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My name is Chelsea Hetherington and I’m an Evaluation Specialist with Michigan State University Extension. One of the many benefits of Extension work is that we reach people in local communities all around the country, but we also have the connections and resources of a big university. Several MSU Extension youth programs specifically focus on equipping youth with the skills and knowledge they need to be successful in college. For some programs, like 4-H Exploration Days, youth come to MSU’s campus for several days and stay in the dorms, attending sessions on different topics of interest and experiencing college life. In other programs, like 4-H Great Lakes and Natural Resources Camp, youth spend a week learning about environmental science, like fisheries and wildlife, ecology, and forestry, while also exploring careers and connecting with experts in these fields.

Post-event evaluations show that these programs equip youth with important college readiness skills, like time management, independence, collaboration, and increased knowledge of career fields and college majors. Still, as pre-college programs, a primary goal for these programs is that participation will increase youth’s enrollment in college and subsequent degree attainment.

Rad Resource: National Student Clearinghouse has been an incredible resource for tracking past pre-college program participants. For a small fee, we submit records of our past program participants to National Student Clearinghouse on an annual basis. National Student Clearinghouse returns reports that tell us how many program alums are enrolled in college, as well as what schools they attend. We also re-submit records 6 years after youth graduated high school to get reports on whether they’ve earned a college degree in that time. This data has been instrumental in demonstrating the value of our programs – we can show that alumni of Michigan 4-H pre-college programs are more likely to enroll in college on time and earn college degrees.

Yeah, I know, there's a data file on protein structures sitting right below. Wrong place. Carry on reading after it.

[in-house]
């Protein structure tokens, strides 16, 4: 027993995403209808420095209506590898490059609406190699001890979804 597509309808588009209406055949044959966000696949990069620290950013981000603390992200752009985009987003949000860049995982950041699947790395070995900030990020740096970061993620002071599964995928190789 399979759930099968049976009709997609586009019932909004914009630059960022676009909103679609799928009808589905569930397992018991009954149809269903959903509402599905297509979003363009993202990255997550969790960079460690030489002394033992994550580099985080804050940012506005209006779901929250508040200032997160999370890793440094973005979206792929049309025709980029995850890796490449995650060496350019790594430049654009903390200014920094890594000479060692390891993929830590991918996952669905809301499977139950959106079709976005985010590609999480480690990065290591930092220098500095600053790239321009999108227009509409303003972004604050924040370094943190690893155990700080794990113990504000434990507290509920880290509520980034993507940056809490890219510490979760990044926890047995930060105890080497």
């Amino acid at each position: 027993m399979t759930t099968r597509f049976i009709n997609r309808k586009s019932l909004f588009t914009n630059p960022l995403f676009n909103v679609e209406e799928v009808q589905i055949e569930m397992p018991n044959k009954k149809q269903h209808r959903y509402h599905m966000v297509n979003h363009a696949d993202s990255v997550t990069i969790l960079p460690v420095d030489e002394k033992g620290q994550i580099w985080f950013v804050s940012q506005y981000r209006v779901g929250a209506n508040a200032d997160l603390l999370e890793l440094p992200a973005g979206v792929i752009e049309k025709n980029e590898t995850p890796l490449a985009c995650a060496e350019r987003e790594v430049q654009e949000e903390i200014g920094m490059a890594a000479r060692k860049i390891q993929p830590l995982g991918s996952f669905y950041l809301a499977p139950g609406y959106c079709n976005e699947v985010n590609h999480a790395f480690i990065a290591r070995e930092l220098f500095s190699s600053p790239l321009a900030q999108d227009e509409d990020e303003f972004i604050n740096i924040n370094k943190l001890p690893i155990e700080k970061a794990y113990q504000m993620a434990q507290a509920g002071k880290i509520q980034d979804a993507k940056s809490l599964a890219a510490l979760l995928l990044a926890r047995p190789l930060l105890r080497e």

Hot Tip: Many states publish statewide education data that reports residents’ rates of college enrollment and degree attainment, and this data can be used to compare those rates for pre-college program alumni. In Michigan, this data is maintained by the Michigan Department of Education and is published online at MISchoolData.org. Data can be parsed out in a number of different ways, which has allowed us to report comparison data by high school graduation year, by county, school district, and more.

Lesson Learned: Leveraging existing data sources can be a great way to present powerful data without needing to track down individual participants. Good record keeping is key in this process! Make sure you keep detailed, well organized records of past program participants, as well as important accompanying information (for us, this includes their date of birth as well as their county of residence).

The American Evaluation Association is celebrating Extension Education Evaluation (EEE) TIG Week with our colleagues in the EEE AEA Topical Interest Group. The contributions all this week to aea365 come from our EEE TIG members. Do you have questions, concerns, kudos, or content to extend this aea365 contribution? Please add them in the comments section for this post on the aea365 webpage so that we may enrich our community of practice. Would you like to submit an aea365 Tip? Please send a note of interest to aea365@eval.org. aea365 is sponsored by the American Evaluation Association and provides a Tip-a-Day by and for evaluators.